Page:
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Sensitivities of Orographic Precipitation to Terrain Geometry and Upstream Conditions in Idealized Simulations

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  • 1 The University of Melbourne, Melbourne, Victoria, Australia
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Abstract

This study examines how variations in relatively simple terrain geometries influence orographic precipitation and its spatial patterns of sensitivity to small changes in upstream conditions. An idealized three-dimensional model is used to simulate a moist flow impinging upon three alpine-scale terrain shapes: a straight ridge, a concave ridge, and a convex ridge. A variety of simulations are conducted to investigate the sensitivity of precipitation patterns to ridge length and upstream thermodynamic and wind conditions for an impinging flow with a nondimensional mountain height of approximately unity. It is found that for the straight and convex ridges, the flow response is mostly linear for the conditions examined here and passes over the obstacles with little lateral deflection. The concave ridge, however, exhibits strengthened flow deceleration, wave breaking in the lee, and flow confluence between the ridge arms. The concave ridge also generates substantially more precipitation than the other two ridge geometries via an established precipitation-enhancing funneling mechanism near the ridge vertex. However, for some concave ridge configurations the results feature dual-precipitation maxima, which is an important difference from previous findings. Finally, results from a simple ensemble of simulations elucidate the sensitivity of precipitation patterns to small variations in upstream conditions and how these vary for the different terrain geometries.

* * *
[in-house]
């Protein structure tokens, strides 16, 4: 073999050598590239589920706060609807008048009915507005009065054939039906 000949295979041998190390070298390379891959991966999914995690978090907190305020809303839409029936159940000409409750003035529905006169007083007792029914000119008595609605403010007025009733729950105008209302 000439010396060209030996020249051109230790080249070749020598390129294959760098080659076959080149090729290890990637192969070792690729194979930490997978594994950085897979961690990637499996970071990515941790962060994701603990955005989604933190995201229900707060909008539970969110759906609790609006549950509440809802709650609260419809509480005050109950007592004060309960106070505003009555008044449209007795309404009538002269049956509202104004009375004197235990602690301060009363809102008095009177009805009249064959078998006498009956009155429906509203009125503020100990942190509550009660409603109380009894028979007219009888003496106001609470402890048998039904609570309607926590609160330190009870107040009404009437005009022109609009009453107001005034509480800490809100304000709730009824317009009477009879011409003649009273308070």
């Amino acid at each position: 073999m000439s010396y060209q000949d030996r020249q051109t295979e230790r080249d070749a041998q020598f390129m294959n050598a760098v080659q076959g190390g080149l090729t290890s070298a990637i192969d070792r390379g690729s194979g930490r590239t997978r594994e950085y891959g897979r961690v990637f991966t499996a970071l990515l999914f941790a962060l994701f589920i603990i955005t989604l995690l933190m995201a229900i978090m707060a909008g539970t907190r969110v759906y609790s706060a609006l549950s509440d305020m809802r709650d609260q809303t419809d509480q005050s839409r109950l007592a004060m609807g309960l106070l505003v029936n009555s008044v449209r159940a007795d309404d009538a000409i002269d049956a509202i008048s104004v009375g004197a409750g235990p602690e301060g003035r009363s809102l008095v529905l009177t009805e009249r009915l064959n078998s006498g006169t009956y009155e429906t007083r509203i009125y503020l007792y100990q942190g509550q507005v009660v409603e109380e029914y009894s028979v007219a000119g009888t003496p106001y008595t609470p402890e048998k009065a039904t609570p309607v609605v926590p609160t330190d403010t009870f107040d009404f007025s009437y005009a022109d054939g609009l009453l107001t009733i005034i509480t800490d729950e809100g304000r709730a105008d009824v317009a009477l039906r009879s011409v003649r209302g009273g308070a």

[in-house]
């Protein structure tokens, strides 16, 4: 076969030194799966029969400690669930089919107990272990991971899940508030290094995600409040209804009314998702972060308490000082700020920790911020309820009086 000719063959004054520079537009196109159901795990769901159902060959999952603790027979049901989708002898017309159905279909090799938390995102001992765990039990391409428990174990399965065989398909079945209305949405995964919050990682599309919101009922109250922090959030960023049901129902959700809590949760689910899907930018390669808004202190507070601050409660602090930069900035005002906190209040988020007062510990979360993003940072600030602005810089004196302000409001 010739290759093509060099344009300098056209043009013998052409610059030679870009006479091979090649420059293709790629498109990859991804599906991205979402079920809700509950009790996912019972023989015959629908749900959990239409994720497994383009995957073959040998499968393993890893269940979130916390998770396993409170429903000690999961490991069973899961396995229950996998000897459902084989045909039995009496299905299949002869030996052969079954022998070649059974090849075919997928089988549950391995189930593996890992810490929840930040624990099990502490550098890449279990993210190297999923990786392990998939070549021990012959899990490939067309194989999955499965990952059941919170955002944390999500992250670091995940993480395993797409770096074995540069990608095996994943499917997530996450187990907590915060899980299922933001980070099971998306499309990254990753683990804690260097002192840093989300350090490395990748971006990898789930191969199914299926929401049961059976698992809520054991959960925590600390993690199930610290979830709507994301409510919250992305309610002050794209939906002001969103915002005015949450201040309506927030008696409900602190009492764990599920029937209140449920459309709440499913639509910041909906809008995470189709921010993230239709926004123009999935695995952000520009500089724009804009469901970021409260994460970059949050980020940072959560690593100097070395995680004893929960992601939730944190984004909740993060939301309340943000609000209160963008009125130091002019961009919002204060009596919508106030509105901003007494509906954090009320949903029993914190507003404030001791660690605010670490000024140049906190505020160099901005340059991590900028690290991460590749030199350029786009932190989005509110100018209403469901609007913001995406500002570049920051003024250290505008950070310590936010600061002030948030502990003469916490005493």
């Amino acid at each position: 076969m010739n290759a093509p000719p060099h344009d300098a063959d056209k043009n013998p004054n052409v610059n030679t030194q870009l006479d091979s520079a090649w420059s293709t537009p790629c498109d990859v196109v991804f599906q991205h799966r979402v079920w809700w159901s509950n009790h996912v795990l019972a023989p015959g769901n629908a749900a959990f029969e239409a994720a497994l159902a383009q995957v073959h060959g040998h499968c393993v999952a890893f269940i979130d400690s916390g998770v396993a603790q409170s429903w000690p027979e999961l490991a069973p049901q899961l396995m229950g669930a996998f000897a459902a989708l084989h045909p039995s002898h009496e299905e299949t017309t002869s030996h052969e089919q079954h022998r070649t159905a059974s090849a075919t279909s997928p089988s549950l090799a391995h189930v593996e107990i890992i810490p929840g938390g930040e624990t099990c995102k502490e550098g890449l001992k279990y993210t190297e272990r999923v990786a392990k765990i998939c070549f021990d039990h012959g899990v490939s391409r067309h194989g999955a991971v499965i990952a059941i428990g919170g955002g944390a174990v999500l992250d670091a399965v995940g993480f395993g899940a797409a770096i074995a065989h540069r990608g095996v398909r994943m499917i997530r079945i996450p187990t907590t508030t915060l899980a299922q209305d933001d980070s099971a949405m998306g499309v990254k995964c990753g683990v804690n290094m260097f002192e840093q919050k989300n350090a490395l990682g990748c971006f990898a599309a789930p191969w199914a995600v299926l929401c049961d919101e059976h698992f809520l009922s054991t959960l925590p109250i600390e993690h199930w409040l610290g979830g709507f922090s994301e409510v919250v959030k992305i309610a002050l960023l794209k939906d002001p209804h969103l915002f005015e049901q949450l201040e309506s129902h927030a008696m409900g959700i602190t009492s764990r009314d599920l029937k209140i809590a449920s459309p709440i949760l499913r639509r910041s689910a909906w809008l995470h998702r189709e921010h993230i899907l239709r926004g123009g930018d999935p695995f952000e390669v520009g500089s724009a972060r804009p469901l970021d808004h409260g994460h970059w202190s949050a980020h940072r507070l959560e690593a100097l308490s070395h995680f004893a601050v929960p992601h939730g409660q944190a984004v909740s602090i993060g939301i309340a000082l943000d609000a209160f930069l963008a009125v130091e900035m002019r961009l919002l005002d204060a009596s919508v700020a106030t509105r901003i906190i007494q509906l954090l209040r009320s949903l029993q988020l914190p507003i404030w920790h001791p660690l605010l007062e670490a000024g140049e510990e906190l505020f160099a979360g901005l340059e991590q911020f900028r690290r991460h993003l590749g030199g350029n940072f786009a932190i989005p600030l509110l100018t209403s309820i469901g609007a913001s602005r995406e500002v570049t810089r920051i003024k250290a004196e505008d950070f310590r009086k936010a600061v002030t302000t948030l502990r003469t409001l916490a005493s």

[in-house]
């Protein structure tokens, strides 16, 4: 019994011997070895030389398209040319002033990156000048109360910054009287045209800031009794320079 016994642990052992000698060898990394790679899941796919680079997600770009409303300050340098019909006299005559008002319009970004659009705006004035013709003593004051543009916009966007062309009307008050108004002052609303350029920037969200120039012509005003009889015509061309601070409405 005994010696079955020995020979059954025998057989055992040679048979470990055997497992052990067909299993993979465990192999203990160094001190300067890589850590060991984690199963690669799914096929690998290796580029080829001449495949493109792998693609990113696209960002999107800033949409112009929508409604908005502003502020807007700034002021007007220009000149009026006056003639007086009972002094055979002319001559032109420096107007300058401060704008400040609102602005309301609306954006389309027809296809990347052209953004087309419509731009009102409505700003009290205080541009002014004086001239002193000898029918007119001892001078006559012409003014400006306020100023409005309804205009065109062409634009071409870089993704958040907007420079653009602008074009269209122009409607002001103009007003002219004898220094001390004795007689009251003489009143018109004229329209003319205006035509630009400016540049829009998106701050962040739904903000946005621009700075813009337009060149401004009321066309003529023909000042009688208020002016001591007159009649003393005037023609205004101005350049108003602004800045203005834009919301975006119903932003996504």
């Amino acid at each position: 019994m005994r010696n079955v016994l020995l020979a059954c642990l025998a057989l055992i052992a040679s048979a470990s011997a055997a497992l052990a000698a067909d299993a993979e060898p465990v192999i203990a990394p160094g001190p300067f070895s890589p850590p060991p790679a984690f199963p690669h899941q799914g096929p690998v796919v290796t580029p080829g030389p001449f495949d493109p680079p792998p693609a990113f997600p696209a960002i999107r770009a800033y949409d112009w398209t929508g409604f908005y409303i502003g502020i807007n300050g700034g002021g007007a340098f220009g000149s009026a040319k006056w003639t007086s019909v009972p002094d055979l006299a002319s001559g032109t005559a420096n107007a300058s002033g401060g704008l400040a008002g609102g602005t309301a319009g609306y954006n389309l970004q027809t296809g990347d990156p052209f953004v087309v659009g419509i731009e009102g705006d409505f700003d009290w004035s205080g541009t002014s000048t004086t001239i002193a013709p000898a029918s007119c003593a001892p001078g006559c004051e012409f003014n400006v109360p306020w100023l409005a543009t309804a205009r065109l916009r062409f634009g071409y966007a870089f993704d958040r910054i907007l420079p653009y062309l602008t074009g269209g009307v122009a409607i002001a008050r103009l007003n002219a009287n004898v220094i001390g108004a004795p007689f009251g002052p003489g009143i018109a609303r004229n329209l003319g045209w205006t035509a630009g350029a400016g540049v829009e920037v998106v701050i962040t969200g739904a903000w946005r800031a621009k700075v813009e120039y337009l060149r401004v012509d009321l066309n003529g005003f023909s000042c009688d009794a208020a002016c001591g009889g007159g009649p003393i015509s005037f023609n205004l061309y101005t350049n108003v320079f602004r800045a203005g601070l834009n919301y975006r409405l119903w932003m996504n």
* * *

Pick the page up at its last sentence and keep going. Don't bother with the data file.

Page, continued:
Corresponding author address: Campbell D. Watson, School of Earth Sciences, The University of Melbourne, Melbourne 3010, Victoria, Australia. E-mail: c.watson@pgrad.unimelb.edu.au

Abstract

This study examines how variations in relatively simple terrain geometries influence orographic precipitation and its spatial patterns of sensitivity to small changes in upstream conditions. An idealized three-dimensional model is used to simulate a moist flow impinging upon three alpine-scale terrain shapes: a straight ridge, a concave ridge, and a convex ridge. A variety of simulations are conducted to investigate the sensitivity of precipitation patterns to ridge length and upstream thermodynamic and wind conditions for an impinging flow with a nondimensional mountain height of approximately unity. It is found that for the straight and convex ridges, the flow response is mostly linear for the conditions examined here and passes over the obstacles with little lateral deflection. The concave ridge, however, exhibits strengthened flow deceleration, wave breaking in the lee, and flow confluence between the ridge arms. The concave ridge also generates substantially more precipitation than the other two ridge geometries via an established precipitation-enhancing funneling mechanism near the ridge vertex. However, for some concave ridge configurations the results feature dual-precipitation maxima, which is an important difference from previous findings. Finally, results from a simple ensemble of simulations elucidate the sensitivity of precipitation patterns to small variations in upstream conditions and how these vary for the different terrain geometries.

Corresponding author address: Campbell D. Watson, School of Earth Sciences, The University of Melbourne, Melbourne 3010, Victoria, Australia. E-mail: c.watson@pgrad.unimelb.edu.au
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